With Myanmar drawing condemnation for violence that has driven at least 370,000 Rohingya to flee the country, the government said Wednesday its leader, Aung San Suu Kyi, will skip this month’s U.N. General Assembly.
Suu Kyi will miss the assembly, which opened Tuesday and runs through Sept. 25, in order to address domestic security issues, according to presidential office spokesman Zaw Htay.
Her appearance at last year’s General Assembly was a landmark: her first since her party won elections in 2015 and replaced a military-dominated government. Even then, however, she faced criticism over Myanmar’s treatment of Rohingya Muslims, whose name she did not utter. Members of the ethnic group are commonly referred to as “Bengalis” by many in Buddhist-majority Myanmar who insist they migrated illegally from Bangladesh.
Suu Kyi is not Myanmar’s president — her official titles are state counselor and foreign minister — but she effectively serves as leader of the Southeast Asian nation.
Zaw Htay said that, with President Htin Kyaw hospitalized, second Vice President Henry Van Tio would attend the U.N. meeting.
“The first reason (Suu Kyi cannot attend) is because of the Rakhine terrorist attacks,” Zaw Htay said. “The state counselor is focusing to calm the situation in Rakhine state. There are circumstances. The second reason is, there are people inciting riots in some areas. We are trying to take care of the security issue in many other places. The third is that we are hearing that there will be terrorist attacks and we are trying to address this issue.”
The crisis erupted on Aug. 25, when an insurgent Rohingya group attacked police outposts in Myanmar’s Rakhine state. That prompted Myanmar’s military to launch “clearance operations” against the rebels, setting off a wave of violence that has left hundreds dead and thousands of homes burned — mostly Rohingya in both cases.
Zaw Htay said of 471 “Bengali” villages in three townships, 176 are now completely empty and at least 34 others are partially abandoned. He said there had been at least 86 clashes through Sept. 5, but none since then.
“What that means is, when the security forces are trying to stabilize the region, they have succeeded to a point,” he said.
The government blames Rohingya for the violence, but journalists who visited the region found evidence that raises doubts about its claims that Rohingya set fire to their own homes.
Many of the Rohingya who flooded into refugee camps in Bangladesh told of Myanmar soldiers shooting indiscriminately, burning their homes and warning them to leave or die. Others said they were attacked by Buddhist mobs.
Suu Kyi, a Nobel Peace Prize laureate who lived under house arrest for many years under a military junta that ultimately gave way to an elected government, has faced a torrent of international criticism and pressure since the crisis erupted.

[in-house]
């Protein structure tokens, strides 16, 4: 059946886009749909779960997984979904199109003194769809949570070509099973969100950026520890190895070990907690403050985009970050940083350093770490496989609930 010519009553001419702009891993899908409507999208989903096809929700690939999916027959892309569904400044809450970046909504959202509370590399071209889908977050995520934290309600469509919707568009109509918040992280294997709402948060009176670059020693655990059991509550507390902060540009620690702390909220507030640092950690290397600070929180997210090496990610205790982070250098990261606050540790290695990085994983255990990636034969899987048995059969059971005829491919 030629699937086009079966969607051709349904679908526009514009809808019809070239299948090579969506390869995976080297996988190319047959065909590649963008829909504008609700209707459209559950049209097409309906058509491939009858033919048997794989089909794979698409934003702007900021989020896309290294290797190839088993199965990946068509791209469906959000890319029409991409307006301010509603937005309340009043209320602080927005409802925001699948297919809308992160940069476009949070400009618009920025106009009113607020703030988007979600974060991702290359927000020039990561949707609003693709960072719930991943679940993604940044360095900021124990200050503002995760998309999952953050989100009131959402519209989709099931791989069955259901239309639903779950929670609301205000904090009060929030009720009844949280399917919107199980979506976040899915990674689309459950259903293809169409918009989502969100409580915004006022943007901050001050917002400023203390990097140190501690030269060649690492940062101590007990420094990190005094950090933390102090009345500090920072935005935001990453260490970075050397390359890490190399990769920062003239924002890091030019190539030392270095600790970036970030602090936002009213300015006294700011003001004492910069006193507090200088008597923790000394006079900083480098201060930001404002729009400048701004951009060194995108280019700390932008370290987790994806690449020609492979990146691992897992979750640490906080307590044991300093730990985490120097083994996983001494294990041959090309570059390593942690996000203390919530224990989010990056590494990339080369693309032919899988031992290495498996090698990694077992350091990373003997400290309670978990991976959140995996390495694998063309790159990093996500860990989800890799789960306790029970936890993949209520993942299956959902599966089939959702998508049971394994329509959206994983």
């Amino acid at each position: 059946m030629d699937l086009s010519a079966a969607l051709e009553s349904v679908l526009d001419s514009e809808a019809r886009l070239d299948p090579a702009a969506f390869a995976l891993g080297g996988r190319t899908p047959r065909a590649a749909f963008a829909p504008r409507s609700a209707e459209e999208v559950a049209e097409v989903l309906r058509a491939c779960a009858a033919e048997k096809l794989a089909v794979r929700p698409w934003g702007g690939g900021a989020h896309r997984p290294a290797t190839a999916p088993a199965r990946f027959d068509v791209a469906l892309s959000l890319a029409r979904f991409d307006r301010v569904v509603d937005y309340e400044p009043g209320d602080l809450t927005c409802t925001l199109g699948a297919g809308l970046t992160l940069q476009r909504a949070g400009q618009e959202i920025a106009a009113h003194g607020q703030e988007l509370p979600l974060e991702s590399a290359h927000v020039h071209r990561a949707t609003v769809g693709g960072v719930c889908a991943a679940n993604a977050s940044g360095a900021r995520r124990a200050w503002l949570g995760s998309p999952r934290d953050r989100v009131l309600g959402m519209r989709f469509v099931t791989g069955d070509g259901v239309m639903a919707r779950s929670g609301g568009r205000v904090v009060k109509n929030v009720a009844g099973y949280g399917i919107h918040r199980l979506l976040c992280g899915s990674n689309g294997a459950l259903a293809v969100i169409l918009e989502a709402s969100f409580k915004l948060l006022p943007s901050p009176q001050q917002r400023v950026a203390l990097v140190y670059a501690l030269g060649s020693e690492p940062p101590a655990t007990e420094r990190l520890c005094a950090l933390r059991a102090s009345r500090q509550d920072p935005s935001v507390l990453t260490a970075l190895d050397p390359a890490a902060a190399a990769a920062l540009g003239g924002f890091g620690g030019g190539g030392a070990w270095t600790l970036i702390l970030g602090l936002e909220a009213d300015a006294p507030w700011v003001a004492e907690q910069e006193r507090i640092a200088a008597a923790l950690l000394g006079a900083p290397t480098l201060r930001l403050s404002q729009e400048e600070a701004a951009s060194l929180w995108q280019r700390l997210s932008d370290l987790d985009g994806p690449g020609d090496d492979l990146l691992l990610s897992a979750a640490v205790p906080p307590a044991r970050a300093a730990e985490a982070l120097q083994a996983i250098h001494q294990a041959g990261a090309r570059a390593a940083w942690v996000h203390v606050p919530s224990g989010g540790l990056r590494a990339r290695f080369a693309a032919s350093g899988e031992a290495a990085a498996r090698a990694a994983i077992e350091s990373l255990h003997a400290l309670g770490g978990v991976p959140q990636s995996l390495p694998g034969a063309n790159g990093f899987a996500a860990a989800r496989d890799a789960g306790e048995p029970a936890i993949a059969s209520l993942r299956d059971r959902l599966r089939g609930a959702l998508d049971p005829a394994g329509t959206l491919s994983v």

Hundreds of people marched in India’s capital on Wednesday demanding an end to violence against Rohingya in Myanmar. Police stopped the group some distance from Myanmar’s embassy.
The protesters criticized Suu Kyi, asking whether she had received the Nobel Prize for promoting peace or for persecuting Rohingya.
Bangladesh has been overwhelmed with the massive influx of Rohingya, many of whom arrived hungry and traumatized after walking for days through jungles or being packed into rickety wooden boats.
Thousands lined up on Wednesday outside a makeshift relief center in Cox’s Bazar district that was distributing rice, sugar and other relief materials.
Mamunur Rashid of the International Organization for Migration said the supplies would be enough to help about 5,000 of the roughly 370,000 Rohingya who have arrived in Bangladesh in recent weeks.
Before Aug. 25, Bangladesh had already been housing some 500,000 Rohingya refugees who fled earlier flashes of violence including anti-Muslim riots in 2012.
Bangladesh Prime Minister Sheikh Hasina has pledged to help the new arrivals, but demanded that Myanmar “take their nationals back.”
Many of the new arrivals were staying in schools, or were huddling under tarps in makeshift settlements along roads and in open fields.
Basic resources were scarce, including food, clean water and medical aid.
Dozens of foreign diplomats and aid agency officials were set to meet Rohingya refugees Wednesday near the Kutupalong refugee camp, according to Kazi Abdur Rahman, additional deputy commissioner in Cox’s Bazar district.
“A humanitarian crisis is going on here,” he said. The diplomats “will visit camps, talk to them, see their condition. We need to work together during such a serious crisis.”
The Organization of Islamic Cooperation, the world’s largest Muslim body, urged Myanmar to allow in U.N. monitors so they can investigate what it alleged was systematic brutality against the Rohingya. The U.N. Human Rights Council approved an investigative mission earlier this year, but Myanmar in June refused to allow it to enter. An envoy’s visit in July was met with protests.
Rohingya have faced decades of discrimination and persecution in Myanmar, where they are denied citizenship despite centuries-old roots in the country.